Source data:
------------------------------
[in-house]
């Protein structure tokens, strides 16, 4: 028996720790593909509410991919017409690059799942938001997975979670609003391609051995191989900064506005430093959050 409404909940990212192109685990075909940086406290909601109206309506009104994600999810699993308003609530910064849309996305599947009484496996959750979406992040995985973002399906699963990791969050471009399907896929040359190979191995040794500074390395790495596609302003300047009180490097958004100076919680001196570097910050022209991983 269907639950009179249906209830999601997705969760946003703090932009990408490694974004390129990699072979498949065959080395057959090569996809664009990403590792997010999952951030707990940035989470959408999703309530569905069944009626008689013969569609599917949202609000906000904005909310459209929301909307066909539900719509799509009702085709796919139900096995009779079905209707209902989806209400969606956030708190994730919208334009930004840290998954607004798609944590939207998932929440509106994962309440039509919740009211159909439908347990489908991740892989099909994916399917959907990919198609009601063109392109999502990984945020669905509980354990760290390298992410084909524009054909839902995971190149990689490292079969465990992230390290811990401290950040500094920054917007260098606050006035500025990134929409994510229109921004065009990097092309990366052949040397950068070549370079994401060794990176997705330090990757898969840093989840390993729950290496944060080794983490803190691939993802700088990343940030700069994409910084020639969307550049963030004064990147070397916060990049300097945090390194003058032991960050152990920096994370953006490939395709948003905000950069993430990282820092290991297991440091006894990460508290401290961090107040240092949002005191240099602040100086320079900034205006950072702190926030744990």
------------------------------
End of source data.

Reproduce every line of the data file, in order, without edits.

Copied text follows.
[in-house]
């Protein structure tokens, strides 16, 4: 028996720790593909509410991919017409690059799942938001997975979670609003391609051995191989900064506005430093959050 409404909940990212192109685990075909940086406290909601109206309506009104994600999810699993308003609530910064849309996305599947009484496996959750979406992040995985973002399906699963990791969050471009399907896929040359190979191995040794500074390395790495596609302003300047009180490097958004100076919680001196570097910050022209991983 269907639950009179249906209830999601997705969760946003703090932009990408490694974004390129990699072979498949065959080395057959090569996809664009990403590792997010999952951030707990940035989470959408999703309530569905069944009626008689013969569609599917949202609000906000904005909310459209929301909307066909539900719509799509009702085709796919139900096995009779079905209707209902989806209400969606956030708190994730919208334009930004840290998954607004798609944590939207998932929440509106994962309440039509919740009211159909439908347990489908991740892989099909994916399917959907990919198609009601063109392109999502990984945020669905509980354990760290390298992410084909524009054909839902995971190149990689490292079969465990992230390290811990401290950040500094920054917007260098606050006035500025990134929409994510229109921004065009990097092309990366052949040397950068070549370079994401060794990176997705330090990757898969840093989840390993729950290496944060080794983490803190691939993802700088990343940030700069994409910084020639969307550049963030004064990147070397916060990049300097945090390194003058032991960050152990920096994370953006490939395709948003905000950069993430990282820092290991297991440091006894990460508290401290961090107040240092949002005191240099602040100086320079900034205006950072702190926030744990």